Joel had called me in late January and mentioned that Tom, the Buffer CTO, was leaving Buffer. He mentioned that it would be great if I stepped up and helped out on the web side. I was nervous, especially since I had barely touched the web and API side of things. What an experience.
After the call, in a bit of a daze, I immediately moved to clone the web repo and tried to understand how the architecture worked by delving into the code. Joel had given me access to all the parts of AWS and MongoHQ and other services that I would need (which was pretty much everything).
That same day, we had scheduled server upgrades on our database and I jumped on a call with MongoHQ to get things in order. I had previous experience scaling MongoDB at Fancite and so luckily it wasn’t all completely new to me.
The moment they had started the upgrade, our site went down. The database replica-set change ended up triggering a bug in our database drivers and the entire platform stopped working.
The first day I moved to the web side, with Joel and Matt (who had started two weeks prior) as the only resources, we were thrown in the deep end to sort everything out and get us back online. I was grateful to take the experiences I had at Fancite and Kno and apply them to this situation.
This was a defining moment for me in realizing that my previous startup experiences had helped me become a better engineer in crisis—I wouldn’t have been in a position to get us back online without them. Within 15 minutes, I diagnosed what the issue was and upgraded our drivers throughout the system.
We’ve had many more of those crises along the way since then, including our hacking incident in October. Incidents like down time or security breaches are never any fun when they happen, but they’re really moments where everything is tested and true understanding occurs. I probably wouldn’t have learned as quickly and thoroughly had I not been thrown into the deep end early on.
Moving to CTO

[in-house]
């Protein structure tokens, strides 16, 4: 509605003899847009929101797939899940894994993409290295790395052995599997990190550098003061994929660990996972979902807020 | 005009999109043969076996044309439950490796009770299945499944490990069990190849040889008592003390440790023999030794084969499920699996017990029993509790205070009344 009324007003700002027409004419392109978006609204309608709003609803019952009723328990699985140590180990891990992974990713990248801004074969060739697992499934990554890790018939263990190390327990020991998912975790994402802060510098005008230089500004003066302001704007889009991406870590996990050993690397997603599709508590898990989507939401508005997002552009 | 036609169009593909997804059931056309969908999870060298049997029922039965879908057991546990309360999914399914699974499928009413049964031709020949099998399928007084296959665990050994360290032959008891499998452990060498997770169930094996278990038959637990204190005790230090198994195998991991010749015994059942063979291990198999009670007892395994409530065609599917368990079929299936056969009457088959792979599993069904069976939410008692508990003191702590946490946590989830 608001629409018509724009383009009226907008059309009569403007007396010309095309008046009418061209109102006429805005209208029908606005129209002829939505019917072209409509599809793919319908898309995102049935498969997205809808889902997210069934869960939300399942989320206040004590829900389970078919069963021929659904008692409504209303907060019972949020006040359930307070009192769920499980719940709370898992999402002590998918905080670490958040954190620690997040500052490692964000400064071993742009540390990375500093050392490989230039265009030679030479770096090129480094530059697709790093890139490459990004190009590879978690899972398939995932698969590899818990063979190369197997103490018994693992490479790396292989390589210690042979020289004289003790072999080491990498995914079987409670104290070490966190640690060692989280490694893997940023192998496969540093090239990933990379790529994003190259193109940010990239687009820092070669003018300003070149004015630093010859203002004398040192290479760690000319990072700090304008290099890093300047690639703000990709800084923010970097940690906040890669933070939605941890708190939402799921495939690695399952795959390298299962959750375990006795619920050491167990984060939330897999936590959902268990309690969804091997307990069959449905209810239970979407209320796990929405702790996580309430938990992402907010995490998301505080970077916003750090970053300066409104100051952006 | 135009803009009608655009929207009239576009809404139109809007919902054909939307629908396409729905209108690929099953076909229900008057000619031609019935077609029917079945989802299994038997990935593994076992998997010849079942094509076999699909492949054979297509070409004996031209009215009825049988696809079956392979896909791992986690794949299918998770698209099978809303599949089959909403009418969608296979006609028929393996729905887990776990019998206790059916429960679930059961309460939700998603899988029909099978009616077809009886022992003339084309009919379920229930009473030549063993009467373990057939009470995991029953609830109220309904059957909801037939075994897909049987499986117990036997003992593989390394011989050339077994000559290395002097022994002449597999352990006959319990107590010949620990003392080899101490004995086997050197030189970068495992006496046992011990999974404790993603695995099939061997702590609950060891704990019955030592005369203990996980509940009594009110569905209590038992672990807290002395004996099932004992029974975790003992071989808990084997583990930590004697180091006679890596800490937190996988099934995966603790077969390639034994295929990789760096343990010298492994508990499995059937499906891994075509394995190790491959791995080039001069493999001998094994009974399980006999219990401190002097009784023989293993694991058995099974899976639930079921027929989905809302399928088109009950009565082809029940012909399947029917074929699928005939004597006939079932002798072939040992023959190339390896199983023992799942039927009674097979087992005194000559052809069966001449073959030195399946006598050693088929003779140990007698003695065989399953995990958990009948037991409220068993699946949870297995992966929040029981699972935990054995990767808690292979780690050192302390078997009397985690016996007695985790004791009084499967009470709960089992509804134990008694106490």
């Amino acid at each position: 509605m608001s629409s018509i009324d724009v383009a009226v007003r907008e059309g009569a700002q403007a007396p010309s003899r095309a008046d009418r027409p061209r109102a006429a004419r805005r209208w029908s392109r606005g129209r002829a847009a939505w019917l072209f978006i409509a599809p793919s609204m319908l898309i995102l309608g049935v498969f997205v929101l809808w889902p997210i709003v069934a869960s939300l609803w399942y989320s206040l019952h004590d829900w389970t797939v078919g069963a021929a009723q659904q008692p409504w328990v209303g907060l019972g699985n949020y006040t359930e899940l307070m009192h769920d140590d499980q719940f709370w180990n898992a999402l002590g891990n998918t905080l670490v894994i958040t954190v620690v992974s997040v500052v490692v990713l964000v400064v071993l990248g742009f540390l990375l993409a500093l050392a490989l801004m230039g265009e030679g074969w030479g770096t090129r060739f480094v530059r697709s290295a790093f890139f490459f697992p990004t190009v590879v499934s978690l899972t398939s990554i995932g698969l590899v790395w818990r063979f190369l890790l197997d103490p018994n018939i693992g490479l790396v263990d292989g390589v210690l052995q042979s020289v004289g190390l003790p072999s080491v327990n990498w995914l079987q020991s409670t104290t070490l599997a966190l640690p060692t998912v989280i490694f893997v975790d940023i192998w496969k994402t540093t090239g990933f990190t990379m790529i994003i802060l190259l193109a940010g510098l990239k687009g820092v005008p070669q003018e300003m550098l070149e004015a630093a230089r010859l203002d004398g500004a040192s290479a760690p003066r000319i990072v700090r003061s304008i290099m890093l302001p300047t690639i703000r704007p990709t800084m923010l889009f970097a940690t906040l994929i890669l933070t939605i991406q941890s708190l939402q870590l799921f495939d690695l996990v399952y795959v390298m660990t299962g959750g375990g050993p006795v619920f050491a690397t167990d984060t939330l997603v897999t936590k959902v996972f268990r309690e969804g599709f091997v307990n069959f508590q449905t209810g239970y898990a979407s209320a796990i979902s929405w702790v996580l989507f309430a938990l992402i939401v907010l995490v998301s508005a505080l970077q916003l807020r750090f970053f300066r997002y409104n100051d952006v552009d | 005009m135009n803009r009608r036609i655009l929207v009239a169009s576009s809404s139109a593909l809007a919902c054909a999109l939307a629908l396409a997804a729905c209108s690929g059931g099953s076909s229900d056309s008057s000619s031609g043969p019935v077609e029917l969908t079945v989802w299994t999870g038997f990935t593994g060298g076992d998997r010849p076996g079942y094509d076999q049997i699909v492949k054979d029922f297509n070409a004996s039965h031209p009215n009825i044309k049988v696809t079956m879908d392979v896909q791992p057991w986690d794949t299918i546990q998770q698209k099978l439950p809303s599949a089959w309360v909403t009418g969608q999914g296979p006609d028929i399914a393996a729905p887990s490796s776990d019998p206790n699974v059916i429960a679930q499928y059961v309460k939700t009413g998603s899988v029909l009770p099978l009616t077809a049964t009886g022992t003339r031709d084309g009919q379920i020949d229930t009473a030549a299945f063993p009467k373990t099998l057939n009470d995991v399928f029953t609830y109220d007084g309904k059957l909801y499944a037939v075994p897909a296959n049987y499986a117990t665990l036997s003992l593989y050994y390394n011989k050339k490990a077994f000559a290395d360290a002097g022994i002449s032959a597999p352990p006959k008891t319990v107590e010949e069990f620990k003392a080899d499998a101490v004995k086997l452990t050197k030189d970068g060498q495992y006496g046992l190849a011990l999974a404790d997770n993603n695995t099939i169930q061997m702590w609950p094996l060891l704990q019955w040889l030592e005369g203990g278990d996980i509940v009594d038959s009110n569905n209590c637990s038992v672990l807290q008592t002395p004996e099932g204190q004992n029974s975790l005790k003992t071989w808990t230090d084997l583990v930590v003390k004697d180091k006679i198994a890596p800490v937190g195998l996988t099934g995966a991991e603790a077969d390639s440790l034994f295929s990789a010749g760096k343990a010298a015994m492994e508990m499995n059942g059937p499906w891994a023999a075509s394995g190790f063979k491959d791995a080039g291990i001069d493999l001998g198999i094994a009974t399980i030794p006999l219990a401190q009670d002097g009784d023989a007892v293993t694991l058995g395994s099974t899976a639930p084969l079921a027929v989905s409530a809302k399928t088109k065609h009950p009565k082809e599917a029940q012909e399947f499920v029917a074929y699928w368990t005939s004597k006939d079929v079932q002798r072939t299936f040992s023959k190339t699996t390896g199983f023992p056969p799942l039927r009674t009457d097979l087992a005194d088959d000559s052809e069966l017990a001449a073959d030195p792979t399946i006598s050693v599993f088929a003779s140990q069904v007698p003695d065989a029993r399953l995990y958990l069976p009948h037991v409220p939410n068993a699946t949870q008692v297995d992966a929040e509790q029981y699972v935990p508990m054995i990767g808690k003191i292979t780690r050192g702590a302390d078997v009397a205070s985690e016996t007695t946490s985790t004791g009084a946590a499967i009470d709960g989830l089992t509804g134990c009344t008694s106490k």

The days after Tom left, and with Joel’s help, I had more time to learn about how everything works on the web site and start contributing. At the same time, we were also building out our internal metrics/growth framework and so every day was different, but exciting. Each day I learned new things about how a feature was implemented or how our architecture works. I also helped Joel with interviews and hiring on the engineering side.
A few months later, in April, Joel had jumped on a hangout with Carolyn and myself and invited us to move to Chief Happiness and Chief Technology roles. I really couldn’t believe it. I thought back to my original motivation of why I first wanted to work for Buffer. That motivation was still true in that moment—to lend a helping hand in building something that people enjoy using. It was such an incredible honor to be asked to help lead the building of Buffer.
It has now been just over a year since I moved to the CTO role. This has been the first time I’ve been involved with and led hiring (something I hope to touch upon in a future blog post). It has been incredibly rewarding working with and helping to build this team. The scope of our team was captured in our last team retreat in Cape Town last month.
The reason this past year has been so fulfilling is not because I’m in a CTO role, but rather because working with this team is so much fun and I’m able to contribute to a product that makes people happy. I’m sure I’d feel just as fulfilled if I were still an Android contractor at Buffer.
Have you gone through a similar experience of shutting down something you were working on? I’d love to hear from you! I’m at @sunils34.
Interested in playing a role in helping Buffer grow? We’re hiring!
Photo credit: Andy Yates